Prior to Archbishop Gallagher’s presentation of the papal text, the Grand Imam himself gave a video address in which he highlighted issues such as migrants, “climate change,” and the need for peaceful coexistence.
The Council later unanimously adopted Resolution 2686 (2023) which urged member states to “publicly condemn violence, hate speech and extremism and encouraged them to prevent the spread of intolerant ideology and incitement to hatred.”
Jeffrey DeLaurentis, current U.S. ambassador to the U.N. for special political affairs, told colleagues “the resolution does not alter the emphasis that opinions and beliefs must be protected, even if they are characterized as extreme.”
As such, he stated that the U.S. would going with other U.N. members to ensure Resolution 2686 “is not misused to justify any human rights violations nor the repression of human rights defenders; women and girls; and lesbian, gay, bisexual, transgender, queer, questioning and intersex (LGTQI+) persons.”
His French counterpart, Nicolas de Rivière, raised objections to possible interpretations of the words “fraternity and tolerance,” arguing that they “are ambiguous concepts which can have contradictory interpretations.”
He argued that “freedom and equality” must be as important as “fraternity,” since “the right to change religions and the right to not have religion are also critical components,” and that “the exercise of freedom of religion cannot be envisaged without freedom of expression, whose only limitations are those strictly defined by international law.”
Indeed, a number of international representatives used the debate to highlight LGBT issues, and the need for “fraternity” and “tolerance” for such groups.
Signals of an irreligious future?
The Pope’s address by proxy to the U.N. Security Council is in some ways nothing notable, since he has given and sent many such speeches to numerous international and globalist meetings.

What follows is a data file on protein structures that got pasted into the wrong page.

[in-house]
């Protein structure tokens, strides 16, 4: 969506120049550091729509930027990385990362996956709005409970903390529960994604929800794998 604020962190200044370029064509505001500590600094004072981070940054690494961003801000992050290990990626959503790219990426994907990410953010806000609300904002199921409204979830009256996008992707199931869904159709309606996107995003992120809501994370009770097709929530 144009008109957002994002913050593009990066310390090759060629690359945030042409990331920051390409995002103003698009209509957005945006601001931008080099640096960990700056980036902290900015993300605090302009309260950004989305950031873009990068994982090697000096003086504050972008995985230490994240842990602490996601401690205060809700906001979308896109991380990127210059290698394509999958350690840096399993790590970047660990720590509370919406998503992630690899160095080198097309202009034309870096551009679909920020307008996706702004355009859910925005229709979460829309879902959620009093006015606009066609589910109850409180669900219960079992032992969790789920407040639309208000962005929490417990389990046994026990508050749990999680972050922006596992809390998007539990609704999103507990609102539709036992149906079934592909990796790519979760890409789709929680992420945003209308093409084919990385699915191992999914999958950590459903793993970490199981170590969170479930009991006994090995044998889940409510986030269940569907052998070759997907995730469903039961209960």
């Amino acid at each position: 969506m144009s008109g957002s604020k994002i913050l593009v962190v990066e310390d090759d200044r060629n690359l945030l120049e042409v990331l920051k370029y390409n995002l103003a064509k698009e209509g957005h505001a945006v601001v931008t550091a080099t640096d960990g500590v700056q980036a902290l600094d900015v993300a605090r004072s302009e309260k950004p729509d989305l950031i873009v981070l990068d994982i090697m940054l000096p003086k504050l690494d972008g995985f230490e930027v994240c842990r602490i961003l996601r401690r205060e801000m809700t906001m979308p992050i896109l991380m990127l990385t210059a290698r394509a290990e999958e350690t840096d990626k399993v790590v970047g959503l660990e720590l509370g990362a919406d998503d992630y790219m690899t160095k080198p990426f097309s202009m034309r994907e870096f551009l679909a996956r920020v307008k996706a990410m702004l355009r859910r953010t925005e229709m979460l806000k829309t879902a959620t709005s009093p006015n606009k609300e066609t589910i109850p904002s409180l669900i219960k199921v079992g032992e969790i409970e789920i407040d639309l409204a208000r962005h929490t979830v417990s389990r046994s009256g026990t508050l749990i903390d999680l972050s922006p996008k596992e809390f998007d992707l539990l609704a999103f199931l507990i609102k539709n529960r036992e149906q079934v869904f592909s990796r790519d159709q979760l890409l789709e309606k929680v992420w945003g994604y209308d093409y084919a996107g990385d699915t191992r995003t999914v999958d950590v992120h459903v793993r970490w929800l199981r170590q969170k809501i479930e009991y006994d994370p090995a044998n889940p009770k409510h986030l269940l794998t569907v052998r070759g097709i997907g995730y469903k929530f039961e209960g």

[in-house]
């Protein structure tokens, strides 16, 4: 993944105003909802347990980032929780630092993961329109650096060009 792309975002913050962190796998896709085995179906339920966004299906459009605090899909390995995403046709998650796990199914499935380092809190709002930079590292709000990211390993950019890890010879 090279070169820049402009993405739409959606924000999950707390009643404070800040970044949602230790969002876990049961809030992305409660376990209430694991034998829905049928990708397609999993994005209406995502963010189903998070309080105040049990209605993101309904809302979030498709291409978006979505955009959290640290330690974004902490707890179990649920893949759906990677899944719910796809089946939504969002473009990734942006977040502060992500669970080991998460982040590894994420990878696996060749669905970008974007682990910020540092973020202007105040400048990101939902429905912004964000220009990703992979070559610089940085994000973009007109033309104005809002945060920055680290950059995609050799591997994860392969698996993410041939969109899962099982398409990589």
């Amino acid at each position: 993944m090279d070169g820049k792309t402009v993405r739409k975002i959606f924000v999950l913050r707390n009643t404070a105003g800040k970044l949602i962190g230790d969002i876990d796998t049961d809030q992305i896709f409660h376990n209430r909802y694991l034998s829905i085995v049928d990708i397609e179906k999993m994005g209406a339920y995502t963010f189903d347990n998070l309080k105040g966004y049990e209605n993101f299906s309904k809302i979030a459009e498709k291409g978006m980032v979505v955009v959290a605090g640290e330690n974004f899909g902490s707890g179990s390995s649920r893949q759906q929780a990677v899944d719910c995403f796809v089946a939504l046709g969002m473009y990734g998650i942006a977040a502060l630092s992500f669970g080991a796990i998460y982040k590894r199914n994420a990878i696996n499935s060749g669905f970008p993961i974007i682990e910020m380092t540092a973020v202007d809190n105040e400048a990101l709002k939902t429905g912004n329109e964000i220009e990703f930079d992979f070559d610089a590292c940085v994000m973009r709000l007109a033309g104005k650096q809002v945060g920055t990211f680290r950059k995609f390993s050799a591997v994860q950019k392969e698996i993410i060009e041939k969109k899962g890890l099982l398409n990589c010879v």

However, to leave the analysis there would be to woefully disregard the true import of what took place – namely, that the controversial 2019 document, slated by faithful Catholics as a betrayal of the Gospel, is being used and promoted by the Pope, Muslims, and political leaders to form international policy.
The Abu Dhabi text has been described as seeming bent on overturning “the doctrine of the Gospel” due to its promotion of equality of religions in a form of “fraternity.”
According to Church historian Roberto de Mattei, when “fraternity” is divorced from Christian charity, “far from constituting an element of cohesion in society,” it “becomes the source of its disintegration.” He argued that “if men, in the name of fraternity, are forced to live together without an end that gives meaning to their sense of belonging, the ‘ark’ becomes a prison.”
But similar themes were presented by the Pope in his 2020 encyclical Fratelli tutti, which likewise drew criticism from Catholic circles. Archbishop Carlo Maria Viganò said they promoted a “blasphemous” form of brotherhood without God as well as “religious indifferentism.”
Viganò added that “religious indifferentism, implicitly promoted in the text Fratelli tutti, which defines as ‘a good for our societies’ the presence of any religion – instead of ‘the liberty and exaltation of Holy Mother Church’ – denies in fact the sovereign rights of Jesus Christ, King and Lord of individuals, of the societies and of nations.”
It is particularly noteworthy that the U.N. representatives used the special meeting to raise issues such as the freedom for plurality of religions and LGBT “rights.” Such rhetoric – based and rooted as it was in the Pope’s ideology – appears to confirm the fears of many papal critics.
In contrast, Pope Leo XIII condemned such arguments in his 1888 encyclical Libertas. Referring to the Church’s relationship with other religions, Leo wrote that the Catholic Church tolerates:
certain modern liberties, not because she prefers them in themselves but because she judges it expedient to permit them, she would in happier times exercise her own liberty; and, by persuasion, exhortation, and entreaty would endeavor, as she is bound, to fulfill the duty assigned to her by God of providing for the eternal salvation of mankind.
Leo XIII additionally noted that “one thing, however, remains always true — that the liberty which is claimed for all to do all things is not, as We have often said, of itself desirable, inasmuch as it is contrary to reason that error and truth should have equal rights.”